SIMS is pleased to announce the 2016-2017 Graduate Student Fellowship recipient:
Daniel Mackey, University of Pennsylvania
Digitally Documenting the Renaissance Reception of Aristotle’s De Anima Using TEI/XML: Encoding Texts and Their Metadata
The Renaissance reception of Aristotle’s works, especially the De Anima, is a fascinating and understudied topic. Several Renaissance De Anima commentaries are housed in in the University of Pennsylvania’s Kislak Center for Special Collections, Rare Books and Manuscripts’ collections, including the Schoenberg Institute for Manuscript Studies’ collection, many of which have yet to be explored and subjected to scholarly scrutiny. Using TEI/XML this project will seek to digitally transcribe and document sections of two of Penn’s Renaissance De Anima commentaries as well as their metadata, specifically: Ms. Codex 855 (attributed to one Placidus Aegidius Melander and the only known witness), and Ms. Codex 769 (anonymously attributed). The project will also include an in house exhibition, to be installed in the Synder-Granader Alcove gallery in the fall of 2017, which will feature texts from Penn’s special collections that can attest to the wide-reaching influence of the works of the man famously referred to throughout history as “The Philosopher.” By using TEI/XML as a transcription and encoding medium, this project will seek to establish four goals: First, to produce diplomatic and critical transcriptions of sections from both codices; Second, to encode the texts in such a way so as to be easily incorporated into the larger corpus of online texts; Third, to publish the transcriptions at LombardPress.org., and Fourth, to tag names, references, and quotations so they can be easily searched and linked with instances of the same in other De Anima commentaries.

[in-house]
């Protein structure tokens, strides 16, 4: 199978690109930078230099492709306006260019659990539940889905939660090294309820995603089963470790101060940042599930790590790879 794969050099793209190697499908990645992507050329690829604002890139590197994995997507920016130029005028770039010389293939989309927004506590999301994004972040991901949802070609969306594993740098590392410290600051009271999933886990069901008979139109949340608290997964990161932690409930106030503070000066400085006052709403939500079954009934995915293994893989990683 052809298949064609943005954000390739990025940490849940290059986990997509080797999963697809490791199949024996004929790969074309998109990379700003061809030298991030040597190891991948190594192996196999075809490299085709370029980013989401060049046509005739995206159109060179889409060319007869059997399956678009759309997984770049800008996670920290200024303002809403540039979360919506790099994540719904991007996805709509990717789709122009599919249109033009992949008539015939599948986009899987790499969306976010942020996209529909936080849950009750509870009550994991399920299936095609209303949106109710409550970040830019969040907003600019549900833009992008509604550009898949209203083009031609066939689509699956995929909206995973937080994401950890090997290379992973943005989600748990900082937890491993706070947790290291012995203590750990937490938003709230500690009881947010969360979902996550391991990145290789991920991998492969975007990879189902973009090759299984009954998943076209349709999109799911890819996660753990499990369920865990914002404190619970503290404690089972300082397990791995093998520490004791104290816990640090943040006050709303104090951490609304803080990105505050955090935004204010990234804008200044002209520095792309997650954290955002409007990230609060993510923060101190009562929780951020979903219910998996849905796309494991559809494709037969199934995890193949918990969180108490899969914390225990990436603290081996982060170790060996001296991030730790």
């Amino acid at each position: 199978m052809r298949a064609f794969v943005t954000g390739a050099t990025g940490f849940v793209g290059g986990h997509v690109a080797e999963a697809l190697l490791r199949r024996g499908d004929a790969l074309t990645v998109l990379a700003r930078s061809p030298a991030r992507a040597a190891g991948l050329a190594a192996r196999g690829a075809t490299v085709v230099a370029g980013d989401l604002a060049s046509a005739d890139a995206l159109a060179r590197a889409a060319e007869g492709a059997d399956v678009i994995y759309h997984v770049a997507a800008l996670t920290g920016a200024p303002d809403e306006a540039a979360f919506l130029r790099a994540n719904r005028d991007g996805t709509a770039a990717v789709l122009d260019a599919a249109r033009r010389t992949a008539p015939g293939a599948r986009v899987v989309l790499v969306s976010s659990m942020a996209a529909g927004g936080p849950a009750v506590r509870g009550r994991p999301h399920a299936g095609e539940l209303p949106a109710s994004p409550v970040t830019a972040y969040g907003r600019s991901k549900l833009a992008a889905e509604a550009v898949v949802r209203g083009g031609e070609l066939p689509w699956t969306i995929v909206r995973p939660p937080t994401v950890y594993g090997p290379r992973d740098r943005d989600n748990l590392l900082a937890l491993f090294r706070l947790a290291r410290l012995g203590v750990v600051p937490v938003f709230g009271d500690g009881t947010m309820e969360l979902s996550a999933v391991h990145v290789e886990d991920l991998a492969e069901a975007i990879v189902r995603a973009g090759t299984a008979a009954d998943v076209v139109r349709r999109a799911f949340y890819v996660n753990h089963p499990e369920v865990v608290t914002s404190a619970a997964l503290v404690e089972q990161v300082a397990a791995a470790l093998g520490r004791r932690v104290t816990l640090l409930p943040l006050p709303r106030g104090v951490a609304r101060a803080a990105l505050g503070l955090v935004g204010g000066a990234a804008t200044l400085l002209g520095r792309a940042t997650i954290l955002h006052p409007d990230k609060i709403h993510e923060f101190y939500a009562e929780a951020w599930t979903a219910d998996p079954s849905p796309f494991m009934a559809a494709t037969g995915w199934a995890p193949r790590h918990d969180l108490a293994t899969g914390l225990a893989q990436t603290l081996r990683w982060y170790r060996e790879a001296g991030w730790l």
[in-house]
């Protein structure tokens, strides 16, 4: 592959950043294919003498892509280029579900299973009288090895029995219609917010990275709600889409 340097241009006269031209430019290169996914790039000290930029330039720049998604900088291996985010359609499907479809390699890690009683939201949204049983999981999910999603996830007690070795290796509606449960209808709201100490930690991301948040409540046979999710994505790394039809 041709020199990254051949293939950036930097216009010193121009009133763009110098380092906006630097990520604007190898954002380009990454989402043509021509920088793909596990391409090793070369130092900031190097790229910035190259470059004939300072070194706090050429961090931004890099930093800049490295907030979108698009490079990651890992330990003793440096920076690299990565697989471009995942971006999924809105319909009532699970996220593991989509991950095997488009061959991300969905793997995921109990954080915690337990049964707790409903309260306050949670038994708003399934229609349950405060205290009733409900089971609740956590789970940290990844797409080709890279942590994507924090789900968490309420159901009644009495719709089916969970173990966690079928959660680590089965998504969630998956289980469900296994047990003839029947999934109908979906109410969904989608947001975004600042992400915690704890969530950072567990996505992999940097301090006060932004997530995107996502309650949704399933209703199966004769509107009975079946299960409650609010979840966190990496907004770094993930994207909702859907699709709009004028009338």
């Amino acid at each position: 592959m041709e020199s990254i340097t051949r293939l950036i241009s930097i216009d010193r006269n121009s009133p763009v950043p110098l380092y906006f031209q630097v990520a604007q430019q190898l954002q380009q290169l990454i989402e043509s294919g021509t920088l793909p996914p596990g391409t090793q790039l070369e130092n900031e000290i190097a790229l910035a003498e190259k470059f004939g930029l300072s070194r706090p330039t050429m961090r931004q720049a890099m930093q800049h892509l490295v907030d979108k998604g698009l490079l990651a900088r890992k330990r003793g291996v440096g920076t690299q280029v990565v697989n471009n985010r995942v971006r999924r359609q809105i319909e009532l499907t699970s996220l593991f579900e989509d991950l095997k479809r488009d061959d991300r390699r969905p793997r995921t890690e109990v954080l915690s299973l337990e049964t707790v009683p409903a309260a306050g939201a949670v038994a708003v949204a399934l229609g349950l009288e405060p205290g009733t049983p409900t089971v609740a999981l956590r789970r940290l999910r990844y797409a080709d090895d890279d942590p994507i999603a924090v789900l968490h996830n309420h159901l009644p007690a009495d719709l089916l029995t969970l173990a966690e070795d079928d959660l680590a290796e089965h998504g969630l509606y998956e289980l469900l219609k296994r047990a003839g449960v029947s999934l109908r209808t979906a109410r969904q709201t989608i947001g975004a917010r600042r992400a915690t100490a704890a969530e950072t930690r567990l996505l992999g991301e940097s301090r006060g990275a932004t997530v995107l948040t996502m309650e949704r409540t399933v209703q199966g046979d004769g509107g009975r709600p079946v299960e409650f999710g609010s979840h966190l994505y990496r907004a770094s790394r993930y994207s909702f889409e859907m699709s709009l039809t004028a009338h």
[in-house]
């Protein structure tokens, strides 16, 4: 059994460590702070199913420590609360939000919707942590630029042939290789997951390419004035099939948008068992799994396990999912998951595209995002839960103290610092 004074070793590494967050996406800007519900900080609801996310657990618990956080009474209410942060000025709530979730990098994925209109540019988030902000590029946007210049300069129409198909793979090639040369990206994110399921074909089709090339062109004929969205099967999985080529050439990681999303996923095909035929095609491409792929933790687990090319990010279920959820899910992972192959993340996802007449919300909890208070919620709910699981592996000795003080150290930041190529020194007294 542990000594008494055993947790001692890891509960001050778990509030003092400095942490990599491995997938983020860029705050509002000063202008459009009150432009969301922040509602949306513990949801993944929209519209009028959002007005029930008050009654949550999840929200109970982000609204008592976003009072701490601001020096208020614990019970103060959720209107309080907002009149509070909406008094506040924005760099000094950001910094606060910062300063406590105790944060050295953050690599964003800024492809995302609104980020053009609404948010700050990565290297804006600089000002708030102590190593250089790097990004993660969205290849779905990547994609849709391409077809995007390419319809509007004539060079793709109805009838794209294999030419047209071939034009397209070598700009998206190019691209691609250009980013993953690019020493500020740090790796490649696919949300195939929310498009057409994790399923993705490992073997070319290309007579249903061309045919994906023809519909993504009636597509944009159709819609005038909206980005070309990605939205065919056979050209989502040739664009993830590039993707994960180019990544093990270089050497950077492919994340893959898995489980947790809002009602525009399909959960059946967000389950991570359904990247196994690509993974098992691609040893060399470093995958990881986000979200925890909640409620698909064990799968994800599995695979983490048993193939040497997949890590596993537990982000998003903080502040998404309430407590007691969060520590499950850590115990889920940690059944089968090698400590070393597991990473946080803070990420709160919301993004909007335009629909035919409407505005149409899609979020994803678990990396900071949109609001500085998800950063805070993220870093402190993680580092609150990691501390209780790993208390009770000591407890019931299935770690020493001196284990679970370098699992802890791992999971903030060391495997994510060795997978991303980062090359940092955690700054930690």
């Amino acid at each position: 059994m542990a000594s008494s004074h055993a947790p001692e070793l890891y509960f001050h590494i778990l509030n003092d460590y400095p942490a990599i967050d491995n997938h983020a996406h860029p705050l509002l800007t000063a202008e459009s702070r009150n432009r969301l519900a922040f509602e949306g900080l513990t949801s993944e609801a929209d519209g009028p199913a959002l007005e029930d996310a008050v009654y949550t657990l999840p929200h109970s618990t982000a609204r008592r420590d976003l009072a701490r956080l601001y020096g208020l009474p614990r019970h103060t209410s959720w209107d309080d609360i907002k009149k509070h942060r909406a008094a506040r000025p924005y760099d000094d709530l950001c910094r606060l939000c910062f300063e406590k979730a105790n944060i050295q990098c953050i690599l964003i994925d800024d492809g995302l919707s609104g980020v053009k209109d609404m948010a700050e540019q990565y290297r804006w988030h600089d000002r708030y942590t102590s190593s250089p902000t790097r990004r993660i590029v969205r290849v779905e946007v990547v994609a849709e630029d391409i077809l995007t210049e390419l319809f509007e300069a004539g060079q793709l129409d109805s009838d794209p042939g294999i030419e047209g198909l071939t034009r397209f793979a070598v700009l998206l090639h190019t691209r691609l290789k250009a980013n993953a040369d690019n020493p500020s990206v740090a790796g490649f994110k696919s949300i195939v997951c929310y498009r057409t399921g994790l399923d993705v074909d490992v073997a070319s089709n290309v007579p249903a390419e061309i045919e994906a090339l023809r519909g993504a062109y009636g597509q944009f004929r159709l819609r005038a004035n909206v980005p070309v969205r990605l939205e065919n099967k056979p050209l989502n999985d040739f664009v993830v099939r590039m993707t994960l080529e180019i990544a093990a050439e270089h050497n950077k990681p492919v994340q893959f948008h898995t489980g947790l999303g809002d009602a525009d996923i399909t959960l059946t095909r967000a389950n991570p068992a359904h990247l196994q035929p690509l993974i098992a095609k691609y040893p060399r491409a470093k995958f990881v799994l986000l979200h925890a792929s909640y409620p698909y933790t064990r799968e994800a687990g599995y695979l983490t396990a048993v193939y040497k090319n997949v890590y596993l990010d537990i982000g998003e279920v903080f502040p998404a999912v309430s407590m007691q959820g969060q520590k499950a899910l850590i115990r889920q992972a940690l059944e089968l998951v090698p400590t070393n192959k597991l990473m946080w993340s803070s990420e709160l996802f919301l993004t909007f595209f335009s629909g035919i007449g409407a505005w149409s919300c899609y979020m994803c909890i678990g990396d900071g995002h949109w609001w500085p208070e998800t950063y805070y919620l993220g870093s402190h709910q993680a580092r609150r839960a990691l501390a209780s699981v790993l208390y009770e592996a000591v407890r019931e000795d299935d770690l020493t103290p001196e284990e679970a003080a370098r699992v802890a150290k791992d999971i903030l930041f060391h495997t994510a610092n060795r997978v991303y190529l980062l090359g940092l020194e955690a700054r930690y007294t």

Ultimately this research seeks to examine the relationship between the Renaissance reception of the De Anima and the earlier Scholastic tradition surrounding it. The specific research question at issue here is how did Renaissance and early modern commentators interpret Aristotle’s De Anima and to what extent do these interpretations stand in line with or depart from the preceding tradition of Scholastic commentaries on the De Anima.